Ford’s hallmark autobiographical stories are present in full force. In "Botch Town," a substantial novella and the only previously unpublished piece in the collection, we see the narrator as a child, wide-eyed and curious and skeptical of so-called reality while wholeheartedly certain of things an adult might scoff at. The story is rich and subtle and layered, and despite its length, it feels very much like a small excerpt of a life and leaves the reader wanting a great deal more. Fortunately, there is more to be had. In "The Trentino Kid," Ford draws on the experiences of young adult life, a time of fumbling around in search of direction while surrounded by people who all seem to have made the wrong choices and ended up trapped and unhappy; in "A Night in the Tropics," he vividly recalls the entirely different awkwardness of an older adult coming home and encountering people who never escaped the confines of their small town. All three perspectives are drawn in clear and honest lines, with deliciously authentic dialogue and such subtle magic that one is never entirely sure whether the supernatural elements are genuine or merely in the heads of the characters.
The final story, "Coffins on the River," is a nightmare of a tale that takes a harsh look at the life of a writer whose creative well has gone dry. Like many of the others, it leaves you wondering how much of what you just read is the objective truth and how much just a drug trip gone deeply strange. That's rather the point, though. As this collection (and much of Ford's body of work) drives home over and over again, there is no objective truth; "real" and "in your head" are just two terms for the same thing. It's like an endless literary reiteration of the Heisenberg Uncertainty Principle, reality as a sandy beach perpetually rearranged by the tides of observation and perception and belief.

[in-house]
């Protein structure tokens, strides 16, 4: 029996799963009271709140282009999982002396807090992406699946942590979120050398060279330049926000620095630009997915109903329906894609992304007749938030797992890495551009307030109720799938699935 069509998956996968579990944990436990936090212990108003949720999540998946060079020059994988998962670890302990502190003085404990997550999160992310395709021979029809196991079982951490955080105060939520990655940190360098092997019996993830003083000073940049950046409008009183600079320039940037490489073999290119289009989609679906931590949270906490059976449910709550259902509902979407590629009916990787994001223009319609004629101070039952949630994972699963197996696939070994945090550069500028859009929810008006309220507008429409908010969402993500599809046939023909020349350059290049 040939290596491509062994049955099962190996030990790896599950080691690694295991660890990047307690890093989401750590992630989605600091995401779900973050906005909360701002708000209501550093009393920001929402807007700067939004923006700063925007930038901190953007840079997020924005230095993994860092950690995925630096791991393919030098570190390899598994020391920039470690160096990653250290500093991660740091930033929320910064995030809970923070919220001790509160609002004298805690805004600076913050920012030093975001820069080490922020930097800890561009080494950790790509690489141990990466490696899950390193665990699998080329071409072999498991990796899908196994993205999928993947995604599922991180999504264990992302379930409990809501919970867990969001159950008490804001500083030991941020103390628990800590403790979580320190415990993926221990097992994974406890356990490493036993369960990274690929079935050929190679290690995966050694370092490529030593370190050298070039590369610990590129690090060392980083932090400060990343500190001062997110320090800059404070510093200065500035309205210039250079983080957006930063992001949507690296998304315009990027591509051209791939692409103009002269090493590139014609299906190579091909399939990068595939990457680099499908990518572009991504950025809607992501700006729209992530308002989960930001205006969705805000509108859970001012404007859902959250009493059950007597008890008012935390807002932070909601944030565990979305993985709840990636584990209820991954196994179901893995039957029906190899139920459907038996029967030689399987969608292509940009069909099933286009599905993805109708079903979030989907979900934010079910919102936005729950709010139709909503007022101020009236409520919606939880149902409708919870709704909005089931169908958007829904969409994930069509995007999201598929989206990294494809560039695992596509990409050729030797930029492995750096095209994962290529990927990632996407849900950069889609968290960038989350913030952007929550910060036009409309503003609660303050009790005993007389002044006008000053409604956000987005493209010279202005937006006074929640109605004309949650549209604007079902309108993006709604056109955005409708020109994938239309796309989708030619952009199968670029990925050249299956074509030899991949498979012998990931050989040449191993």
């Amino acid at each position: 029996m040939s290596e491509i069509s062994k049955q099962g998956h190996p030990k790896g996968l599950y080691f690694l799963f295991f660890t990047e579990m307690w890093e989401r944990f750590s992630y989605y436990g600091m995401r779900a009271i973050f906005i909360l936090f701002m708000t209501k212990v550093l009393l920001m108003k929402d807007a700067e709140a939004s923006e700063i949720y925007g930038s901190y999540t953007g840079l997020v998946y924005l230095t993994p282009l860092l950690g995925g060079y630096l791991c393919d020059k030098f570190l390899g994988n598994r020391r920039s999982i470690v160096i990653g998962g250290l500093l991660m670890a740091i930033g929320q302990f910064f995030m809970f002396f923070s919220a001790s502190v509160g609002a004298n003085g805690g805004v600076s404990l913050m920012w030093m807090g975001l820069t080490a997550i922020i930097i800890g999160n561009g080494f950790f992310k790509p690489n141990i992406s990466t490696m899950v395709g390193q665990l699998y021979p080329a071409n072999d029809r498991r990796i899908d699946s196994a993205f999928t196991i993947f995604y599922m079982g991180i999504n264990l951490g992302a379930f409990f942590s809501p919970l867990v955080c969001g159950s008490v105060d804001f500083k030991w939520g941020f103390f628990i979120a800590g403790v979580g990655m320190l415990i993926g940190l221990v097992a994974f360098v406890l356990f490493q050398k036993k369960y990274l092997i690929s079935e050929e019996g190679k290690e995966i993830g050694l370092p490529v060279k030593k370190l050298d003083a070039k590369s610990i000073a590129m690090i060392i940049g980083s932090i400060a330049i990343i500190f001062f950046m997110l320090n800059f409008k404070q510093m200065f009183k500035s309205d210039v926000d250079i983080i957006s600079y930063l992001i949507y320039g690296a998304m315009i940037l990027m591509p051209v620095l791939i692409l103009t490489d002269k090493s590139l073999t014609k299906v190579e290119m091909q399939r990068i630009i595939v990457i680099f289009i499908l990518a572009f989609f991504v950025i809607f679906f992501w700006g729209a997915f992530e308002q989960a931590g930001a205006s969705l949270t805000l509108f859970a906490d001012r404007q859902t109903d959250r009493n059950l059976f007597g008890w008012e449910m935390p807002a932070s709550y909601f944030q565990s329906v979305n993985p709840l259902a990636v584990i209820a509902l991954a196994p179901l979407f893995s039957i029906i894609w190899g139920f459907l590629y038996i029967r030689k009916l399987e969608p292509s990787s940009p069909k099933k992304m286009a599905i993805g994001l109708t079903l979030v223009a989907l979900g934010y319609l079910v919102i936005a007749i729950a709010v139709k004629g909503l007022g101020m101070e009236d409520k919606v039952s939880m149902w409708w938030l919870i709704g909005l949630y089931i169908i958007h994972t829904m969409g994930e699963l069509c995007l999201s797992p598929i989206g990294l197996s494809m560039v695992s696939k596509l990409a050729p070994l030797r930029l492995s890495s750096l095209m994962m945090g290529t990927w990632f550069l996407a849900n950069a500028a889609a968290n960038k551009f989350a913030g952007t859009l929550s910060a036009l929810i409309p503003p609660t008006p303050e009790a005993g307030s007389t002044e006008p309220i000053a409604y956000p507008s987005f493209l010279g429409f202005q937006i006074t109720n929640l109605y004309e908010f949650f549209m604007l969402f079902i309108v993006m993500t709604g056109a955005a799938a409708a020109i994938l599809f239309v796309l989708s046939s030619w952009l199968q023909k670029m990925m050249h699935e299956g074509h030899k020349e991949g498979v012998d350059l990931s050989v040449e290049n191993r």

Notes between the stories, deliberately invoking their real-world inspirations and publications (and incidentally cataloguing Ford's impressive array of awards and honors), give the reader a place to gulp fresh air before plunging into the next ocean of unreality. In direct opposition to the escapist majority, Ford makes sure you never forget that you are a reader entering into a peculiar transaction with an author, and he insists on obtaining your explicit consent to having your world turned inside out and upside down. Once you make the deliberate decision to turn the page and begin to read, you have placed yourself in his hands and all bets are off; but the existence of that first moment of choice makes it all the more poignant to become immersed in these strange and sad tales of people who make uninformed choices or have no choices at all. With eyes wide open—or open wide, in wonder and delight—it is a thrill and a joy to make this pact, to say yes and dive in again and again, and to emerge shaken and moved and satisfied.
Rose Fox is the result of a genetic experiment to create the perfect writer. Having escaped from the laboratory, she now roams the streets of New York, looking for inspiration in gutters and rainbows.